* Disagreements remain over minimum rate, scope of tax
* U.S. proposes minimum global corporate tax of 15%
* European countries want all U.S. tech giants covered (Adds detail)
By David Milliken
LONDON, June 5 (Reuters) - Group of Seven rich nations are seeking to overcome long-standing differences on Saturday and strike a landmark deal to close the net on large companies that they say do not pay enough tax.
The proposed accord, which could form the basis of a global pact next month, is aimed at ending a decades-long "race to the bottom" in which countries have competed to attract corporate giants with ultra-low tax rates and exemptions.
That has in turn cost their public coffers hundreds of billions of dollars - a shortfall they now need to recoup all the more urgently to pay for the huge cost of propping up economies ravaged by the coronavirus crisis.
Britain's finance ministry said Saturday morning's talks between the G7 finance ministers had been "productive".
Ministers are meeting face-to-face for the first time since the start of the COVID-19 pandemic, and a formal statement after the meeting concludes is due early afternoon.
"Talks are going well," a British source familiar with the negotiations said.
The French and German finance ministers had already set up high hopes for a deal after the first day of talks on Friday.
"We are just one millimetre away from a historic agreement," French Finance Minister Bruno Le Maire told the BBC.
British finance minister Rishi Sunak, who is chairing the talks, also wants large companies to be required to declare their environmental impact in a consistent way. The G7 is likely to commit to avoid withdrawing COVID stimulus too early as well.
Rich nations have struggled for years to agree a way to raise more revenue from large multinationals such as Google, Amazon and Facebook, which often book profits in jurisdictions where they pay little or no tax.
U.S. President Joe Biden's administration has given the stalled talks fresh impetus by proposing a minimum global corporation tax rate of 15%, above the level in countries such as Ireland but below the lowest level in the G7.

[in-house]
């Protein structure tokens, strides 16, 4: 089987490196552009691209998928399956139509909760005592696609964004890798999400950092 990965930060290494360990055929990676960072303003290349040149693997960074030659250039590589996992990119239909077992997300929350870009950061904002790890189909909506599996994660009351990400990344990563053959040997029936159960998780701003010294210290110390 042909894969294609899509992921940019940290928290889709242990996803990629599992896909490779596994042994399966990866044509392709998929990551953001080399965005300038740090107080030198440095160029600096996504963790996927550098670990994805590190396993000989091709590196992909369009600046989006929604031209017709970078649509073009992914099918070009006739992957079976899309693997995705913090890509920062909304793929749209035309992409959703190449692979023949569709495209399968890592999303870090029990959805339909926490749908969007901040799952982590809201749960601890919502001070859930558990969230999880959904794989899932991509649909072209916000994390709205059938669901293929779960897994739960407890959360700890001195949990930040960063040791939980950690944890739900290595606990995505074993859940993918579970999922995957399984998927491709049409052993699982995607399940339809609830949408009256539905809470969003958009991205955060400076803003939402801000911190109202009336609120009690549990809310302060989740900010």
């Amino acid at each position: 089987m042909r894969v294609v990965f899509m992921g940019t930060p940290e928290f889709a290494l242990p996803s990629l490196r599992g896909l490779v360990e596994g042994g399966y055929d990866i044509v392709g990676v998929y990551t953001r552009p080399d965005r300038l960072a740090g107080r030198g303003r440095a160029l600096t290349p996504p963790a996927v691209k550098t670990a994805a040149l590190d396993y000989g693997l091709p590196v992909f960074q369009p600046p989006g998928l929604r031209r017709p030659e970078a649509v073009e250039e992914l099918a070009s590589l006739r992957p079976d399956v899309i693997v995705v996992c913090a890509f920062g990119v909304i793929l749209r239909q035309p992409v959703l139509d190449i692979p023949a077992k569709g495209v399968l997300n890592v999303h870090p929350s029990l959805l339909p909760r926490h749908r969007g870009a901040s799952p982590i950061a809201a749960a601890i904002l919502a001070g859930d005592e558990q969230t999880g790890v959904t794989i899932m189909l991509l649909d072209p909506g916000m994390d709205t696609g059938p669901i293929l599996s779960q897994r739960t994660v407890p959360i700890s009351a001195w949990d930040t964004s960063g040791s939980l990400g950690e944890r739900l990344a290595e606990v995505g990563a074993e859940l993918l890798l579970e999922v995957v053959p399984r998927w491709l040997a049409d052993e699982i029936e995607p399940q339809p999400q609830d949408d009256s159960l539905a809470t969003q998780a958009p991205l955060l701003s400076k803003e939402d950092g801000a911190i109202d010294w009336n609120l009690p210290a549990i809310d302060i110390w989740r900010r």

"All countries face revenue loss when corporations don't pay their share in taxes," said Eric LeCompte, executive director of Jubilee USA, an alliance of organisations promoting debt relief.
"The G7 needs to support global tax reforms so we have resources for people to get beyond this pandemic," he added.
Yet major disagreements remain on both the minimum rate at which companies should be taxed, and on how the rules will be drawn up to ensure that very large firms with lower profit margins, such as Amazon, face higher taxes.
TO THE WIRE
One question is whether 15% should be the final rate or whether it should be regarded as the floor for a final deal, leaving room to agree a higher level at subsequent talks within the broader G20 group of nations scheduled for Venice in July.
Beyond the level itself, just as important for Britain and many others is that large multinationals pay more tax where they make their sales - not just where they book profits, or locate their headquarters.
"Their business model gives them chances to avoid taxes ... much more than other companies," German Finance Minister Olaf Scholz said.
The United States is also holding out for an immediate end to the digital services taxes levied by Britain, France and Italy, which it views as unfairly targeting U.S. tech giants for tax practices that European companies also use.
"It's going to go right to the wire," one source close to the talks said.
British, Italian and Spanish fashion, cosmetics and luxury goods exports to the United States will be among those facing new 25% tariffs later this year if there is no compromise.
The U.S. has proposed levying the new global minimum tax only on the world's 100 largest and most profitable companies.
Britain, Germany and France are open to this but want to ensure companies such as Amazon - which has lower profit margins than other tech firms - do not escape the net.
(Writing by Mark John; Editing by Alexander Smith)
Our Standards: The Thomson Reuters Trust Principles.